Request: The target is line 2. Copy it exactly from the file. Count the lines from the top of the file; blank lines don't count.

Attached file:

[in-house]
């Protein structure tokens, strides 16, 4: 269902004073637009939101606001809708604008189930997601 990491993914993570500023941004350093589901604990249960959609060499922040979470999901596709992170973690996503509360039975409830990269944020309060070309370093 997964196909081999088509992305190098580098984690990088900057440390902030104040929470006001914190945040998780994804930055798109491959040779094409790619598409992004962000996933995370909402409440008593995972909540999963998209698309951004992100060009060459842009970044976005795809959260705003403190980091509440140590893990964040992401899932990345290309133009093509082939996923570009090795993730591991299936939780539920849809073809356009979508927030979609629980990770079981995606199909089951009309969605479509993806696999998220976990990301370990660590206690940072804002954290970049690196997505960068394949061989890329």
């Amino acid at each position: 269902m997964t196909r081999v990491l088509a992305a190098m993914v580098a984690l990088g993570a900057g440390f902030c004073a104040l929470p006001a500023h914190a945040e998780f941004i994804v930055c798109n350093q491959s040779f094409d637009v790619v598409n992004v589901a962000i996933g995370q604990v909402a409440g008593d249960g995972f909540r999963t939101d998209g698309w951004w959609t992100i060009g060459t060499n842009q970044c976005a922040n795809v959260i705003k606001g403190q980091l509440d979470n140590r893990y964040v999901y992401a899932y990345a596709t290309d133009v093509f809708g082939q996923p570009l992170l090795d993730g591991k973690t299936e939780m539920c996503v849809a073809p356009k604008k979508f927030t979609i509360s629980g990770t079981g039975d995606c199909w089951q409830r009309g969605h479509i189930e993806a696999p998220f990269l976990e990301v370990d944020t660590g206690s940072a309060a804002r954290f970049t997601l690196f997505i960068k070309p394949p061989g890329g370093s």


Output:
């Protein structure tokens, strides 16, 4: 269902004073637009939101606001809708604008189930997601 990491993914993570500023941004350093589901604990249960959609060499922040979470999901596709992170973690996503509360039975409830990269944020309060070309370093 997964196909081999088509992305190098580098984690990088900057440390902030104040929470006001914190945040998780994804930055798109491959040779094409790619598409992004962000996933995370909402409440008593995972909540999963998209698309951004992100060009060459842009970044976005795809959260705003403190980091509440140590893990964040992401899932990345290309133009093509082939996923570009090795993730591991299936939780539920849809073809356009979508927030979609629980990770079981995606199909089951009309969605479509993806696999998220976990990301370990660590206690940072804002954290970049690196997505960068394949061989890329």